Author Topic: Looking for battery holder  (Read 874 times)

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Offline joe61Topic starter

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Looking for battery holder
« on: March 24, 2012, 06:57:06 PM »
I've got some of these left over from an old phone, and I'm thinking about how to use them. I haven't been able to locate a holder for it to use on a circuit board though. Anyone have a pointer? Google isn't being my friend.

Thanks

joe

Offline Soeren

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Re: Looking for battery holder
« Reply #1 on: March 24, 2012, 07:58:15 PM »
Hi,

Why not cut out the section of the relevant phone?
Or just make a flat frame/box that fits it and use some bronze contacts (either reuse those from the phone or bend some from foil strips - phosphor bronce was used extensively at the bottom of front doors, so if you have an oldfashioned hardware store near you, grab a length - it's handy for all kinds of contacts).
A length of elastic band and/or velcro will keep the battery in the frame.

You're not going to find a holder ready made for this battery, as it's a Nokia only product, but it's very easy to to make one yourself.
Regards,
Søren

A rather fast and fairly heavy robot with quite large wheels needs what? A lot of power?
Please remember...
Engineering is based on numbers - not adjectives

Offline joe61Topic starter

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Re: Looking for battery holder
« Reply #2 on: March 24, 2012, 09:05:34 PM »
I thought about that, but given the level of my dexterity with stuff like this I thought I'd see if I just missed it some where.

Would I need some kind of interface circuit for this to manage discharge, etc? Or can I just run + and - from the battery?

Thanks

Joe

Offline Soeren

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Re: Looking for battery holder
« Reply #3 on: March 24, 2012, 11:03:34 PM »
Hi,

I thought about that, but given the level of my dexterity with stuff like this I thought I'd see if I just missed it some where.
It doesn't take much dex to do - anything that can position and hold the battery in place against the contacts will do.

Some years ago, I bought a charger for "loose" lithium cells and it's made with a clamp that presses the battery onto the rest of the (wall wart like) charger and two moveable arms carry the contacts - I use it for phone and cam batteries and the like when I haven't got the proper charger, or the phone/whatever it belongs to. The two plastic+contact arms simply swings in an arc to adjust the center distance and then you jam the cell against the contacts and release the clamp.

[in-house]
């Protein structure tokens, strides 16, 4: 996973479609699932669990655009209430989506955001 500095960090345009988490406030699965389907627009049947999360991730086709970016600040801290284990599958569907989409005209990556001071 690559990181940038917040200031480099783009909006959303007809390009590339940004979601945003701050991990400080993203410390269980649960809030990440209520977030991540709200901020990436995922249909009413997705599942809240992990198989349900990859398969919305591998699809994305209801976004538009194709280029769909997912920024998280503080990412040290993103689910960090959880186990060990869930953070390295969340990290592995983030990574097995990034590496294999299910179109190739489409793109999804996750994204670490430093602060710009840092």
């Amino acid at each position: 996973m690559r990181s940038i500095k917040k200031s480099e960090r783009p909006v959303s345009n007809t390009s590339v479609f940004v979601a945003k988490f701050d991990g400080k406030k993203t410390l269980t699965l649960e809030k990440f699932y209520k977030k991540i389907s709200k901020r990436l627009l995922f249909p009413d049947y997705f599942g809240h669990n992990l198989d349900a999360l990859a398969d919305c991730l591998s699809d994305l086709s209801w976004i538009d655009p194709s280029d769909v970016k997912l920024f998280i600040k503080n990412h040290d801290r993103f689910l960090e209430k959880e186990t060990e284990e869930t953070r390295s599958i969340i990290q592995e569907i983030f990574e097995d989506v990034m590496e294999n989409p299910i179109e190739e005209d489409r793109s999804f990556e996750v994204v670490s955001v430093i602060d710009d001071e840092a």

Using matrix board for holding a couple of contacts, you could solder or glue small strips of PCB or plastic to form a rectangle - as long as it will hit the contacts (which you could always bend a bit) and stay in contact,it will work. a few strips of self adhesive window seal or similar may help it from sliding if the "frame" get's a little too large.


Would I need some kind of interface circuit for this to manage discharge, etc? Or can I just run + and - from the battery?
You need to detect (and stop discharging at) a suitable lower voltage, eg. 3.0V, but apart from that, it's plain sailing.
You'll need a charger made for it as well, unless you want to use a phone for that (or if you have one of the Nokia charging stands that takes an extra battery, that could be used).

Should it ever go below ~2.5-2.8V, use a low charge current until it reaches 3.0V

My GF got an SE Experia X10 Mini Pro from a friend, as he went with an iPhone. It had been lying in his drawer for around half a year and the battery was reading 0.00V, so I wasn't too optimistic, but on the other hand, you cannot kill a dead battery and by hand charging it with a lab supply (and some caution), I managed to necromance it to take a charge and while its age (a couple of years and down to around 70..80% of a new battery) shows, she's been using it every day for around a little over a month (and she plays games on it and fiddle with it a lot).

Only goes to show that all the voices who claims it impossible saving a cell that has gone under 2-point-something volts are just repeating what they read somewhere, without having neither any practical experience, nor a functional filter to sort the few percent of truth from all the rubbish that is floating around the web these days.  ::)
Regards,
Søren

A rather fast and fairly heavy robot with quite large wheels needs what? A lot of power?
Please remember...
Engineering is based on numbers - not adjectives

Offline jkerns

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Re: Looking for battery holder
« Reply #4 on: March 26, 2012, 01:12:16 PM »
I get paid to play with robots - can't beat that with a stick.

http://www.ltu.edu/engineering/mechanical/robotics_engineering.asp

 


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